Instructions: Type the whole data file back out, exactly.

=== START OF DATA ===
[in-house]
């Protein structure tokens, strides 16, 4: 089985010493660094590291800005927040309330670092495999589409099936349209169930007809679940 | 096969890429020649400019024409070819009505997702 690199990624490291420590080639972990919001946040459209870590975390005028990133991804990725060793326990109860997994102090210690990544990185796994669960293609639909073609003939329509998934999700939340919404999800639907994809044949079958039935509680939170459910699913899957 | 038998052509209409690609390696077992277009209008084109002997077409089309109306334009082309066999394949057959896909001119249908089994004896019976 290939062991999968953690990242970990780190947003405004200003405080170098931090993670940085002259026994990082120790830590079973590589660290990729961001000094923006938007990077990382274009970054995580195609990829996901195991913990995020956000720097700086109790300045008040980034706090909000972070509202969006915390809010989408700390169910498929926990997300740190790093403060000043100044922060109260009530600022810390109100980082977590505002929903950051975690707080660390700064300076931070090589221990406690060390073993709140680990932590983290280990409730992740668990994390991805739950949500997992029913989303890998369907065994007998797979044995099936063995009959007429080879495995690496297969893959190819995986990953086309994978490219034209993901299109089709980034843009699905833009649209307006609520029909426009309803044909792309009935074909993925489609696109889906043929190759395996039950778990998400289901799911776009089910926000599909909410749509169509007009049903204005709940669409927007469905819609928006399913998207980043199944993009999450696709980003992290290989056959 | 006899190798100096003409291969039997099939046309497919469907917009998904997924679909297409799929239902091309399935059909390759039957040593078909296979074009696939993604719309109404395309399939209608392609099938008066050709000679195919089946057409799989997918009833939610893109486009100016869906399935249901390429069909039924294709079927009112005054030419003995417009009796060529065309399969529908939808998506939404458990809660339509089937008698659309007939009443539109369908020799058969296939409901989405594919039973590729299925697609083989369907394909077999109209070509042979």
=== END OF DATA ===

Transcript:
[in-house]
């Protein structure tokens, strides 16, 4: 089985010493660094590291800005927040309330670092495999589409099936349209169930007809679940 | 096969890429020649400019024409070819009505997702 690199990624490291420590080639972990919001946040459209870590975390005028990133991804990725060793326990109860997994102090210690990544990185796994669960293609639909073609003939329509998934999700939340919404999800639907994809044949079958039935509680939170459910699913899957 | 038998052509209409690609390696077992277009209008084109002997077409089309109306334009082309066999394949057959896909001119249908089994004896019976 290939062991999968953690990242970990780190947003405004200003405080170098931090993670940085002259026994990082120790830590079973590589660290990729961001000094923006938007990077990382274009970054995580195609990829996901195991913990995020956000720097700086109790300045008040980034706090909000972070509202969006915390809010989408700390169910498929926990997300740190790093403060000043100044922060109260009530600022810390109100980082977590505002929903950051975690707080660390700064300076931070090589221990406690060390073993709140680990932590983290280990409730992740668990994390991805739950949500997992029913989303890998369907065994007998797979044995099936063995009959007429080879495995690496297969893959190819995986990953086309994978490219034209993901299109089709980034843009699905833009649209307006609520029909426009309803044909792309009935074909993925489609696109889906043929190759395996039950778990998400289901799911776009089910926000599909909410749509169509007009049903204005709940669409927007469905819609928006399913998207980043199944993009999450696709980003992290290989056959 | 006899190798100096003409291969039997099939046309497919469907917009998904997924679909297409799929239902091309399935059909390759039957040593078909296979074009696939993604719309109404395309399939209608392609099938008066050709000679195919089946057409799989997918009833939610893109486009100016869906399935249901390429069909039924294709079927009112005054030419003995417009009796060529065309399969529908939808998506939404458990809660339509089937008698659309007939009443539109369908020799058969296939409901989405594919039973590729299925697609083989369907394909077999109209070509042979």